Pesic, a tutor and musician in residence at St. John’s College in Santa Fe, sees scientists as driven to wrest the secrets of nature in a struggle that takes on emotional, even erotic overtones.
His defense of this romantic view is based on studies of three 16th- and 17th-century innovators: William Gilbert (the “father of magnetism”), Francis Bacon (who espoused inductive approaches to science), and Francois Viete (a French mathematician and cryptographer credited with introducing algebraic notation). Their writings illustrate Pesic’s three interrelated themes, which he describes as a triple fugue. First is the scientist’s labyrinthine struggle to understand nature; second is the ardent desire, a kind of purified eroticism, that inspires the scientist’s pursuit; and third is the role that symbolic mathematics plays in facilitating the pursuit. He then projects these themes onto the lives of Kepler, Newton, and Einstein, regarding their writings as works of literature. Clearly, the scientists Pesic has chosen as exemplars, largely drawn from the dawn of modern science, reflect a time when religion, myth, mysticism, and science co-mingled in their minds so that a secret wrested from nature would indeed be considered a revelation of God—yet a small one in contrast to the vast unknown. Pesic elaborates on Greek myths (Prometheus, Dionysus, Theseus, Oedipus) in building his case, including some questionable references to disability and illness (Oedipus’ lameness, for example) as occurring disproportionately among scientists and enabling them to think “excruciatingly slowly.”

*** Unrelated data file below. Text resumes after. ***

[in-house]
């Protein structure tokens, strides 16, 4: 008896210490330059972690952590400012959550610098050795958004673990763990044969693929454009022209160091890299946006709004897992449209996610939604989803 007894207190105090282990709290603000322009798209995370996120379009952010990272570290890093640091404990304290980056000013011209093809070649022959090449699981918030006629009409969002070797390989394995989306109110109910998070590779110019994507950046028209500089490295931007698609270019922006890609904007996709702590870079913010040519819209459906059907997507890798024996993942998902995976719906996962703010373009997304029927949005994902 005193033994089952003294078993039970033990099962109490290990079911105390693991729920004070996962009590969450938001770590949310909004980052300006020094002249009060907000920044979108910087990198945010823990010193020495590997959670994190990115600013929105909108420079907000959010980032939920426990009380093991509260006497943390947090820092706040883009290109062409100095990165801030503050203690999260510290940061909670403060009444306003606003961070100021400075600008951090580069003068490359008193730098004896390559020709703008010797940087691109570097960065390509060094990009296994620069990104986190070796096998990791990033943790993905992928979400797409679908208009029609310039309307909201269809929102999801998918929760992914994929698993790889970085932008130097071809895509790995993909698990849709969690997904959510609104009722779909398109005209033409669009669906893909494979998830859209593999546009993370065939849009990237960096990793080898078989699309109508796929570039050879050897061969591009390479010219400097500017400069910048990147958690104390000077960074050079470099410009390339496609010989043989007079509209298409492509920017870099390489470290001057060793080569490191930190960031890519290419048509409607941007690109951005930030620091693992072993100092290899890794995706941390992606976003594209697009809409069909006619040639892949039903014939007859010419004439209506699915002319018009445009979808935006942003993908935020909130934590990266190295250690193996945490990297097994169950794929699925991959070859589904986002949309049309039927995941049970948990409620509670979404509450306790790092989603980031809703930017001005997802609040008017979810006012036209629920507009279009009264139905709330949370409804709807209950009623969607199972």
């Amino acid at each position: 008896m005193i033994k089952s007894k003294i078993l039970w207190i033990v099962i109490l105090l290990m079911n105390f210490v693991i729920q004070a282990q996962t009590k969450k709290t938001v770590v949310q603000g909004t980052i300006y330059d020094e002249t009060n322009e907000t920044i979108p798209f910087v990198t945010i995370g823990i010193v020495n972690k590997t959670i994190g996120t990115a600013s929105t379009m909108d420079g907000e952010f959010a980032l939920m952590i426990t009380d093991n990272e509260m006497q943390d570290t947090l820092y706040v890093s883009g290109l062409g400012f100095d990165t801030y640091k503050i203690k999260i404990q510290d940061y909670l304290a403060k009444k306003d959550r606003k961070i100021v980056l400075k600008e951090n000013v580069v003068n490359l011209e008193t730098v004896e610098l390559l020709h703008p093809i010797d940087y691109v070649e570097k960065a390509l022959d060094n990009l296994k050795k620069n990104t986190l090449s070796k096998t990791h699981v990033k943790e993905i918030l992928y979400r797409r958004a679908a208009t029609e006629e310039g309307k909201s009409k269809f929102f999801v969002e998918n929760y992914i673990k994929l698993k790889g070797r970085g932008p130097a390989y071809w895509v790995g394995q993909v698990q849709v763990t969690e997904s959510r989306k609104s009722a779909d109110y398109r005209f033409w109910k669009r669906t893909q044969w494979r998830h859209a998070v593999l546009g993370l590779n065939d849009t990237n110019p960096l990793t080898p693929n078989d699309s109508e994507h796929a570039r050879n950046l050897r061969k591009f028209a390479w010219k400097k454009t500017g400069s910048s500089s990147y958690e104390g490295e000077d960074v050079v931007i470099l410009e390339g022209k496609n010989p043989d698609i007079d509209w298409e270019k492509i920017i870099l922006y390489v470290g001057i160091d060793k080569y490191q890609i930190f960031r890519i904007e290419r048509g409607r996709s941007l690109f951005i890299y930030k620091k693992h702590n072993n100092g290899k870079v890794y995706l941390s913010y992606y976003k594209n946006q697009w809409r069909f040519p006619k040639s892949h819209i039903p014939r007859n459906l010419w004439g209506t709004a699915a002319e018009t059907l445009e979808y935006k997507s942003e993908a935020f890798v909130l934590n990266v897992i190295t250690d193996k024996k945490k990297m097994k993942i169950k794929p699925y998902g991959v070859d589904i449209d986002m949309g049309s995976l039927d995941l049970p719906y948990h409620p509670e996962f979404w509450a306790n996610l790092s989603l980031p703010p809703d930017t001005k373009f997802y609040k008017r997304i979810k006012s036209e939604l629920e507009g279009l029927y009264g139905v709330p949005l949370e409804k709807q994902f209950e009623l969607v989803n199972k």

Pesic’s presentation of the metaphysical, emotional, and pious motivations of major figures in science is a distinct contribution that stands in contrast to the usual “just the facts” approach. It may also stand in marked contrast, though, to scientists of today, who (while equally zealous in the struggle for nature’s truths) are more likely to invoke chance and chaos rather than the workings of a mysterious divine.